Along with the increasing globalization has come an interest with international comparisons in educational achievement and practices and more than 40 countries participate in two major testing initiatives. The Trends in International Mathematics and Science Study (TIMSS) have assessed students in fourth and eighth grades four times through 2007. The Programme for International Assessment (PISA) have assessed 15-year-olds in reading, mathematical and science literacy in more than forty countries on three times since 2000. The items on both series of tests include multiple choice, short answer and constructed response formats and are translated into more than 30 languages.
Policy makers are often interested in the comparison of average students' scores across countries. For example, in eighth grade science on the 2003 TIMMS students from Canada, United States, Hong Kong, and Australia scored significantly higher than the international average whereas students from Egypt, Indonesia, and the Philippines scored significantly below the international average (TIMMS 2003). On the mathematics test in the 2003 PISA, 15- year-old students from Hong Kong, China and Finland scored higher than students from Canada and New Zealand who in turn scored higher than the students from United States and Spain, who in turn scored higher than the student from Mexico and Brazil (OECD, 2004).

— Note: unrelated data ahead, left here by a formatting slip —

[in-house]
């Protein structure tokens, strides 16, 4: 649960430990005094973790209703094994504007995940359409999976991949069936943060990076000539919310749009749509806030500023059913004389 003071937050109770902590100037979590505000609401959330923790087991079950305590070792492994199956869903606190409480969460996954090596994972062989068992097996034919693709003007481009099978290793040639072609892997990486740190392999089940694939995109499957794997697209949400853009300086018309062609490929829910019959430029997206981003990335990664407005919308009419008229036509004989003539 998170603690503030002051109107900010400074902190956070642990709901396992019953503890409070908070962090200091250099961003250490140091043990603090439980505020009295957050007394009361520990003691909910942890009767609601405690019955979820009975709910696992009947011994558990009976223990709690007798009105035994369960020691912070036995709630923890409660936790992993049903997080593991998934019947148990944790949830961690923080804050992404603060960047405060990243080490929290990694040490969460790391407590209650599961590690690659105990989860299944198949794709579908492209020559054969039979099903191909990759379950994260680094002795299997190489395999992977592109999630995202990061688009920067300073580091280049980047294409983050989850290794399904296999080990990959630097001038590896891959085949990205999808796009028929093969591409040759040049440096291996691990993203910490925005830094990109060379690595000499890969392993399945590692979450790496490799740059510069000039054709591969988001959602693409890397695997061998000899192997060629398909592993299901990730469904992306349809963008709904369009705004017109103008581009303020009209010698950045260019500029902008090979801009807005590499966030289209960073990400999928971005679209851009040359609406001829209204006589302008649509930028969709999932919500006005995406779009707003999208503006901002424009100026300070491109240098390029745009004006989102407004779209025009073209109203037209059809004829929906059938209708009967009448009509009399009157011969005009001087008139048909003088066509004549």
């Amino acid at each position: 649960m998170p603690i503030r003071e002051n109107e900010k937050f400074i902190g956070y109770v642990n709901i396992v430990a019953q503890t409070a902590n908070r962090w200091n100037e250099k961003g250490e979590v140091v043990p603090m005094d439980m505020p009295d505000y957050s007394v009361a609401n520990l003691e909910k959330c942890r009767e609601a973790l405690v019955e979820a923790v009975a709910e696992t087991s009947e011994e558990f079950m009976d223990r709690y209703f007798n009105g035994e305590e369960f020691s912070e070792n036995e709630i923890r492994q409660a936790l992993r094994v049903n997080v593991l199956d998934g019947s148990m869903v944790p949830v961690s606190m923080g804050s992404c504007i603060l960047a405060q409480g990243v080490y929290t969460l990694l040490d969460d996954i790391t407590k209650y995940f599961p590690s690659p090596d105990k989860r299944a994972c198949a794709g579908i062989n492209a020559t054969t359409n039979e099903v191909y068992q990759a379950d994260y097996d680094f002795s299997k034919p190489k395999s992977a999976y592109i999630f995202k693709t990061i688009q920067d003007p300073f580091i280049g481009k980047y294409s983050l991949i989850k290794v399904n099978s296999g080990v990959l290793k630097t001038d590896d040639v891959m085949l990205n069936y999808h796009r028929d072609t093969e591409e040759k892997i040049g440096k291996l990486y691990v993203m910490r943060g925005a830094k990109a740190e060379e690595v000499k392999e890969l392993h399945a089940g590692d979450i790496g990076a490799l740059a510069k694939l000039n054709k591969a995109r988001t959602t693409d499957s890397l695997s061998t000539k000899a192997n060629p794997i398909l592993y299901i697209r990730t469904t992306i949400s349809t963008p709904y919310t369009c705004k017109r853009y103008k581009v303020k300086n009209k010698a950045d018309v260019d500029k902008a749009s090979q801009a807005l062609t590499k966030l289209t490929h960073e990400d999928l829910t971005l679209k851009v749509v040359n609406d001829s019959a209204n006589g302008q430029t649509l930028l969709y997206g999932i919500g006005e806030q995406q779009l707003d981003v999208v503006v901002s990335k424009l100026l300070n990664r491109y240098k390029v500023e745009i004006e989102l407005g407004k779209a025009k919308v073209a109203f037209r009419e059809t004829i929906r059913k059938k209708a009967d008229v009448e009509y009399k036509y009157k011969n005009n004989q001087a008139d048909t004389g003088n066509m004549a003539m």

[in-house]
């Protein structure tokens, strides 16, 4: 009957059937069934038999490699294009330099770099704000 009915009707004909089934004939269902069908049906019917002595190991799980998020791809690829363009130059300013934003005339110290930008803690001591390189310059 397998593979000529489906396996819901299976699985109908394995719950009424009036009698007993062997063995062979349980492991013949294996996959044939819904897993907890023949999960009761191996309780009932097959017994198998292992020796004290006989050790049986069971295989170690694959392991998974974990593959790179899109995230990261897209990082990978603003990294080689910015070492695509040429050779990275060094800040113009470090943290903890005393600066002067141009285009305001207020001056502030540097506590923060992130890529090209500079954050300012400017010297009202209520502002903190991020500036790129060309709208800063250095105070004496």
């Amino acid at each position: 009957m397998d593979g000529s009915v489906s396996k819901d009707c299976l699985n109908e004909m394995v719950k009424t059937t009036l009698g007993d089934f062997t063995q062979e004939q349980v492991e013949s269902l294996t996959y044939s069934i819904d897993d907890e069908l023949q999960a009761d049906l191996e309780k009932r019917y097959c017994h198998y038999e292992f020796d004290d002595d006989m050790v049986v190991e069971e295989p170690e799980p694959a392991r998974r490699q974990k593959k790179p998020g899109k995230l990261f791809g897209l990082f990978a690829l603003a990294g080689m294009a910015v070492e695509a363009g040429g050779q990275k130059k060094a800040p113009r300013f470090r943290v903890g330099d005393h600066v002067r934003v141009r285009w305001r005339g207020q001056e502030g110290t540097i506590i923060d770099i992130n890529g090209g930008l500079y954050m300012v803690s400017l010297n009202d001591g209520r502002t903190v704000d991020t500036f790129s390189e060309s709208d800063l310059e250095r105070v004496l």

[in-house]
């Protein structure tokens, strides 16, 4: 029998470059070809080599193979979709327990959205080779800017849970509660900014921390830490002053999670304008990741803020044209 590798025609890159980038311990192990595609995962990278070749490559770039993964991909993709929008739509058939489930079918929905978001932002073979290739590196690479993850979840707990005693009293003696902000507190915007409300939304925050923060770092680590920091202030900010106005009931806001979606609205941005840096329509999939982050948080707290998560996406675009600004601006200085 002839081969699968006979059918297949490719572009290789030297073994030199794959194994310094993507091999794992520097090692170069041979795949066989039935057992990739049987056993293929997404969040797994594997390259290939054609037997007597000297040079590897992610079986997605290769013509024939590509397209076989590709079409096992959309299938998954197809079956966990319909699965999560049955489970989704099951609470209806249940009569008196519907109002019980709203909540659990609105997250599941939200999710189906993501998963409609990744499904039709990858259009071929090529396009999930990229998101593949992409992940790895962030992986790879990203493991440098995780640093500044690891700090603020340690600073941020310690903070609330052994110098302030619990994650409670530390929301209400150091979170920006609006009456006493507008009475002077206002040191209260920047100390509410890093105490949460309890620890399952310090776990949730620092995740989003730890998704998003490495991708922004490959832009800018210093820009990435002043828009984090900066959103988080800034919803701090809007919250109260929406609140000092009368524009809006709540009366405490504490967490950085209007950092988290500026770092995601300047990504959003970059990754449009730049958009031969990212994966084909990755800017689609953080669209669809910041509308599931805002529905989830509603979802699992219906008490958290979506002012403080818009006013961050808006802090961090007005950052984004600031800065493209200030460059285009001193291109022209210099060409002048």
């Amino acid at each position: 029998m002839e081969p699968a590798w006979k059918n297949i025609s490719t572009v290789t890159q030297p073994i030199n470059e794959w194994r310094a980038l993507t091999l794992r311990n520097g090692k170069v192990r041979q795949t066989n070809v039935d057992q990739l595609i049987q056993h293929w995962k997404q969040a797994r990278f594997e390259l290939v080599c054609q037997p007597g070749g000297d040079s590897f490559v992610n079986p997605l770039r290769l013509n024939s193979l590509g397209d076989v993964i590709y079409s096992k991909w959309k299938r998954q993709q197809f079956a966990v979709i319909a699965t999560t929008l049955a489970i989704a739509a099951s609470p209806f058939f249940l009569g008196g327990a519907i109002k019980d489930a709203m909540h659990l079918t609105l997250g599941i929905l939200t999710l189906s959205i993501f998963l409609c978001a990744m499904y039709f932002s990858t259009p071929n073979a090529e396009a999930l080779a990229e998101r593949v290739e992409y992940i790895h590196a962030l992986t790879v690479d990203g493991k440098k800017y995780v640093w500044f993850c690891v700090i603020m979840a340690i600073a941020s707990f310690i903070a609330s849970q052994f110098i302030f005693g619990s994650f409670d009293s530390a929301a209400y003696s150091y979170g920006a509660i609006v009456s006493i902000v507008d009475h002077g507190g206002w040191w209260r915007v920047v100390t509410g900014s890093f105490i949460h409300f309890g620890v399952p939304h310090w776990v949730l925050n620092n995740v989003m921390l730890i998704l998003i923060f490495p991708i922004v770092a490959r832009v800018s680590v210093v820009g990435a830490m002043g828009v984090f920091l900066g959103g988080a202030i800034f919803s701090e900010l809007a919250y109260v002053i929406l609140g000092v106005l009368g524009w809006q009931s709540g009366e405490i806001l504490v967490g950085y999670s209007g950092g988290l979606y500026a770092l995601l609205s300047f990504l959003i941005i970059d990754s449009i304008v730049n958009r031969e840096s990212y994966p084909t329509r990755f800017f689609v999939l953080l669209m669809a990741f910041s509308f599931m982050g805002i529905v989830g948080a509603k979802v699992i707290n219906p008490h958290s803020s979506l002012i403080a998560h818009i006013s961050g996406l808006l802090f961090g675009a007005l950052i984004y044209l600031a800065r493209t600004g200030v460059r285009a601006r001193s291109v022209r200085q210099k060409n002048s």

Both series of tests also collect survey data from students, teachers or school principals allowing for information about instructional practices and student characteristics. For example, teachers from the Philippines report spending almost twice as much time teaching science to fourth graders than in the United States (Martin, Mullis, Gonzalez, & Chrostowski, (2004). Student reports from PISA indicate that there is considerable cross-country variation in how much students feel anxiety when doing mathematics. Students in France, Italy, Japan, Korea report feeling the most anxious whereas students in Denmark, Finland and Netherlands and Sweden feel the least anxious (OECD 2004).